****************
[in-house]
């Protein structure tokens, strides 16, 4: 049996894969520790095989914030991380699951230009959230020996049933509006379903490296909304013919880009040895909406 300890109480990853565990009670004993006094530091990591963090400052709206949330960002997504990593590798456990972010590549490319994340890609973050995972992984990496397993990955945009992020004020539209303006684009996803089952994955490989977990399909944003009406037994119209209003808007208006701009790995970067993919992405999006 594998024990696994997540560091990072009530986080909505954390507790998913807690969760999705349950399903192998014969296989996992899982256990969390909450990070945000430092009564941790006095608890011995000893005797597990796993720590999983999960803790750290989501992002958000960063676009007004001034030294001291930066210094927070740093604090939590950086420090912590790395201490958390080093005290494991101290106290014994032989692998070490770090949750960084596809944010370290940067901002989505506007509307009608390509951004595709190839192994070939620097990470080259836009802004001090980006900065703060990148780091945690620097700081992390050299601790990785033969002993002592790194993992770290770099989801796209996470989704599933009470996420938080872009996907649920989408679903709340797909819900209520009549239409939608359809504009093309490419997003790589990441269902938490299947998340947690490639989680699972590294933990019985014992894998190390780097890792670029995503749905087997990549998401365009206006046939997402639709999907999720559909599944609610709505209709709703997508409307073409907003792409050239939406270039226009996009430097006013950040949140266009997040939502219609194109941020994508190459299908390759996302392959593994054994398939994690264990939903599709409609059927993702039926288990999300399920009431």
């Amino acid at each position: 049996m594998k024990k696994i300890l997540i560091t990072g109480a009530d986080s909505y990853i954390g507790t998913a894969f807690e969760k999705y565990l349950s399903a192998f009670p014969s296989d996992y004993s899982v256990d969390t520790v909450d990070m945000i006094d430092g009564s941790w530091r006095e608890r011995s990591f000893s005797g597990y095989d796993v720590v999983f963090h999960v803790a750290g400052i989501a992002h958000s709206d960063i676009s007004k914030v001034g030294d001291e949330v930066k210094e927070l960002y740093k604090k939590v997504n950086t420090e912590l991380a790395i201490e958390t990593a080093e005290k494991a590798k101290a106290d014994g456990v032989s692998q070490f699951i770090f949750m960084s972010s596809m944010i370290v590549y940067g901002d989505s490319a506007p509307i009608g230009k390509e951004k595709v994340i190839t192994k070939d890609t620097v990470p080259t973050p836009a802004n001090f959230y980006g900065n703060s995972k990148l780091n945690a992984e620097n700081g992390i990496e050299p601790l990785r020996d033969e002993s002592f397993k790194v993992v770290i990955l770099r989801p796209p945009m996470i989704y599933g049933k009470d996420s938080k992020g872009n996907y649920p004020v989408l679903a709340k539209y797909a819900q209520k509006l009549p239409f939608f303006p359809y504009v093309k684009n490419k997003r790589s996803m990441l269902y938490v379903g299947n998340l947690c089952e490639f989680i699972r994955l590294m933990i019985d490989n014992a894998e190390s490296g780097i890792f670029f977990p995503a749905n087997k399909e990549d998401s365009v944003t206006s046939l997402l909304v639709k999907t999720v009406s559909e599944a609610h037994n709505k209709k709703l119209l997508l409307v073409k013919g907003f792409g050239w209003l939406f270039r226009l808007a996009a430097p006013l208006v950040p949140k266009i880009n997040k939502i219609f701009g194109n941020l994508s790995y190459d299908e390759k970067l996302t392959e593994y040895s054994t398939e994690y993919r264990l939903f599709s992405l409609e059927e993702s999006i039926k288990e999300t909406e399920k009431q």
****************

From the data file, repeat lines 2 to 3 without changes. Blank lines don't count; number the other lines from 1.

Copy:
């Protein structure tokens, strides 16, 4: 049996894969520790095989914030991380699951230009959230020996049933509006379903490296909304013919880009040895909406 300890109480990853565990009670004993006094530091990591963090400052709206949330960002997504990593590798456990972010590549490319994340890609973050995972992984990496397993990955945009992020004020539209303006684009996803089952994955490989977990399909944003009406037994119209209003808007208006701009790995970067993919992405999006 594998024990696994997540560091990072009530986080909505954390507790998913807690969760999705349950399903192998014969296989996992899982256990969390909450990070945000430092009564941790006095608890011995000893005797597990796993720590999983999960803790750290989501992002958000960063676009007004001034030294001291930066210094927070740093604090939590950086420090912590790395201490958390080093005290494991101290106290014994032989692998070490770090949750960084596809944010370290940067901002989505506007509307009608390509951004595709190839192994070939620097990470080259836009802004001090980006900065703060990148780091945690620097700081992390050299601790990785033969002993002592790194993992770290770099989801796209996470989704599933009470996420938080872009996907649920989408679903709340797909819900209520009549239409939608359809504009093309490419997003790589990441269902938490299947998340947690490639989680699972590294933990019985014992894998190390780097890792670029995503749905087997990549998401365009206006046939997402639709999907999720559909599944609610709505209709709703997508409307073409907003792409050239939406270039226009996009430097006013950040949140266009997040939502219609194109941020994508190459299908390759996302392959593994054994398939994690264990939903599709409609059927993702039926288990999300399920009431």
């Amino acid at each position: 049996m594998k024990k696994i300890l997540i560091t990072g109480a009530d986080s909505y990853i954390g507790t998913a894969f807690e969760k999705y565990l349950s399903a192998f009670p014969s296989d996992y004993s899982v256990d969390t520790v909450d990070m945000i006094d430092g009564s941790w530091r006095e608890r011995s990591f000893s005797g597990y095989d796993v720590v999983f963090h999960v803790a750290g400052i989501a992002h958000s709206d960063i676009s007004k914030v001034g030294d001291e949330v930066k210094e927070l960002y740093k604090k939590v997504n950086t420090e912590l991380a790395i201490e958390t990593a080093e005290k494991a590798k101290a106290d014994g456990v032989s692998q070490f699951i770090f949750m960084s972010s596809m944010i370290v590549y940067g901002d989505s490319a506007p509307i009608g230009k390509e951004k595709v994340i190839t192994k070939d890609t620097v990470p080259t973050p836009a802004n001090f959230y980006g900065n703060s995972k990148l780091n945690a992984e620097n700081g992390i990496e050299p601790l990785r020996d033969e002993s002592f397993k790194v993992v770290i990955l770099r989801p796209p945009m996470i989704y599933g049933k009470d996420s938080k992020g872009n996907y649920p004020v989408l679903a709340k539209y797909a819900q209520k509006l009549p239409f939608f303006p359809y504009v093309k684009n490419k997003r790589s996803m990441l269902y938490v379903g299947n998340l947690c089952e490639f989680i699972r994955l590294m933990i019985d490989n014992a894998e190390s490296g780097i890792f670029f977990p995503a749905n087997k399909e990549d998401s365009v944003t206006s046939l997402l909304v639709k999907t999720v009406s559909e599944a609610h037994n709505k209709k709703l119209l997508l409307v073409k013919g907003f792409g050239w209003l939406f270039r226009l808007a996009a430097p006013l208006v950040p949140k266009i880009n997040k939502i219609f701009g194109n941020l994508s790995y190459d299908e390759k970067l996302t392959e593994y040895s054994t398939e994690y993919r264990l939903f599709s992405l409609e059927e993702s999006i039926k288990e999300t909406e399920k009431q």